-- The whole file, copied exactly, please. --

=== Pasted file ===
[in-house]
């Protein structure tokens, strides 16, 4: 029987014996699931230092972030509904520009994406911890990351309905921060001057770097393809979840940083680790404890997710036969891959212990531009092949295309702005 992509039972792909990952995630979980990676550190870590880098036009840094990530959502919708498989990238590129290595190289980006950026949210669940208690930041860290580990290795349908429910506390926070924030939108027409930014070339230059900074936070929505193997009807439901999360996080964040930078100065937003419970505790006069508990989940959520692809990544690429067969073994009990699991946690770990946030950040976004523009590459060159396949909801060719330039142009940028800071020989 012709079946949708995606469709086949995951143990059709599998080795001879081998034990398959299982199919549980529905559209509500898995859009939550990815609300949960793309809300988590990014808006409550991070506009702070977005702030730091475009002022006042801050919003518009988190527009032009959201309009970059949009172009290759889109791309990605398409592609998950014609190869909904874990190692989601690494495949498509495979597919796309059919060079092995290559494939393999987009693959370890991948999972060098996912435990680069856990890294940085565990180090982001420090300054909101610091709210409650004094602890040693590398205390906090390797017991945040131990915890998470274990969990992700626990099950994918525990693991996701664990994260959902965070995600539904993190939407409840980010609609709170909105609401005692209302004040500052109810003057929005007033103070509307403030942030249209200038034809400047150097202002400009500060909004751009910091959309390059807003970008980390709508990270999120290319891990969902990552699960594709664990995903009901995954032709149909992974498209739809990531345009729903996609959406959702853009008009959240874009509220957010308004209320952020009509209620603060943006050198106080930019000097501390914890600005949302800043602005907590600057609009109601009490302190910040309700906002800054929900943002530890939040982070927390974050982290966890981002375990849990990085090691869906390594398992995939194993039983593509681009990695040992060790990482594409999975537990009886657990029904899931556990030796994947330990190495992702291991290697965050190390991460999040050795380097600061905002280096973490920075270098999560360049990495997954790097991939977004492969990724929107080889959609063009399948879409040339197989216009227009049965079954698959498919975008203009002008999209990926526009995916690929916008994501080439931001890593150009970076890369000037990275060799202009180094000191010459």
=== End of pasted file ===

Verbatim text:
[in-house]
């Protein structure tokens, strides 16, 4: 029987014996699931230092972030509904520009994406911890990351309905921060001057770097393809979840940083680790404890997710036969891959212990531009092949295309702005 992509039972792909990952995630979980990676550190870590880098036009840094990530959502919708498989990238590129290595190289980006950026949210669940208690930041860290580990290795349908429910506390926070924030939108027409930014070339230059900074936070929505193997009807439901999360996080964040930078100065937003419970505790006069508990989940959520692809990544690429067969073994009990699991946690770990946030950040976004523009590459060159396949909801060719330039142009940028800071020989 012709079946949708995606469709086949995951143990059709599998080795001879081998034990398959299982199919549980529905559209509500898995859009939550990815609300949960793309809300988590990014808006409550991070506009702070977005702030730091475009002022006042801050919003518009988190527009032009959201309009970059949009172009290759889109791309990605398409592609998950014609190869909904874990190692989601690494495949498509495979597919796309059919060079092995290559494939393999987009693959370890991948999972060098996912435990680069856990890294940085565990180090982001420090300054909101610091709210409650004094602890040693590398205390906090390797017991945040131990915890998470274990969990992700626990099950994918525990693991996701664990994260959902965070995600539904993190939407409840980010609609709170909105609401005692209302004040500052109810003057929005007033103070509307403030942030249209200038034809400047150097202002400009500060909004751009910091959309390059807003970008980390709508990270999120290319891990969902990552699960594709664990995903009901995954032709149909992974498209739809990531345009729903996609959406959702853009008009959240874009509220957010308004209320952020009509209620603060943006050198106080930019000097501390914890600005949302800043602005907590600057609009109601009490302190910040309700906002800054929900943002530890939040982070927390974050982290966890981002375990849990990085090691869906390594398992995939194993039983593509681009990695040992060790990482594409999975537990009886657990029904899931556990030796994947330990190495992702291991290697965050190390991460999040050795380097600061905002280096973490920075270098999560360049990495997954790097991939977004492969990724929107080889959609063009399948879409040339197989216009227009049965079954698959498919975008203009002008999209990926526009995916690929916008994501080439931001890593150009970076890369000037990275060799202009180094000191010459």